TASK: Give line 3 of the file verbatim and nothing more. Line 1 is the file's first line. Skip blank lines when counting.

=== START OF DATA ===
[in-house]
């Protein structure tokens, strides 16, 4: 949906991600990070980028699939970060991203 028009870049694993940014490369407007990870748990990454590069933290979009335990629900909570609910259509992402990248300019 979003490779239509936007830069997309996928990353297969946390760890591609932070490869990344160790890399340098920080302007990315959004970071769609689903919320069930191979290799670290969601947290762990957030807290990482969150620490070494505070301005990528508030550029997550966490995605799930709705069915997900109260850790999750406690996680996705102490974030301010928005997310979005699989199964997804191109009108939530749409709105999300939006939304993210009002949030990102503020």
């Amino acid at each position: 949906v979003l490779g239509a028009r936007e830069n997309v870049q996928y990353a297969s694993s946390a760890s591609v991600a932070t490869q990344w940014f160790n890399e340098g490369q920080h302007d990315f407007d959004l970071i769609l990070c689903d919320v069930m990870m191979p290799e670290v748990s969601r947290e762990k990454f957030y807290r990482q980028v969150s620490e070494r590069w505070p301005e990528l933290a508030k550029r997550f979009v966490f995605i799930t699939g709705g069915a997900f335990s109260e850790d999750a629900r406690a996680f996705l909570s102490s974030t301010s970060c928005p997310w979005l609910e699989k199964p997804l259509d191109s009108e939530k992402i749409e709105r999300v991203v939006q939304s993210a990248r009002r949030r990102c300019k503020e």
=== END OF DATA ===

């Amino acid at each position: 949906v979003l490779g239509a028009r936007e830069n997309v870049q996928y990353a297969s694993s946390a760890s591609v991600a932070t490869q990344w940014f160790n890399e340098g490369q920080h302007d990315f407007d959004l970071i769609l990070c689903d919320v069930m990870m191979p290799e670290v748990s969601r947290e762990k990454f957030y807290r990482q980028v969150s620490e070494r590069w505070p301005e990528l933290a508030k550029r997550f979009v966490f995605i799930t699939g709705g069915a997900f335990s109260e850790d999750a629900r406690a996680f996705l909570s102490s974030t301010s970060c928005p997310w979005l609910e699989k199964p997804l259509d191109s009108e939530k992402i749409e709105r999300v991203v939006q939304s993210a990248r009002r949030r990102c300019k503020e």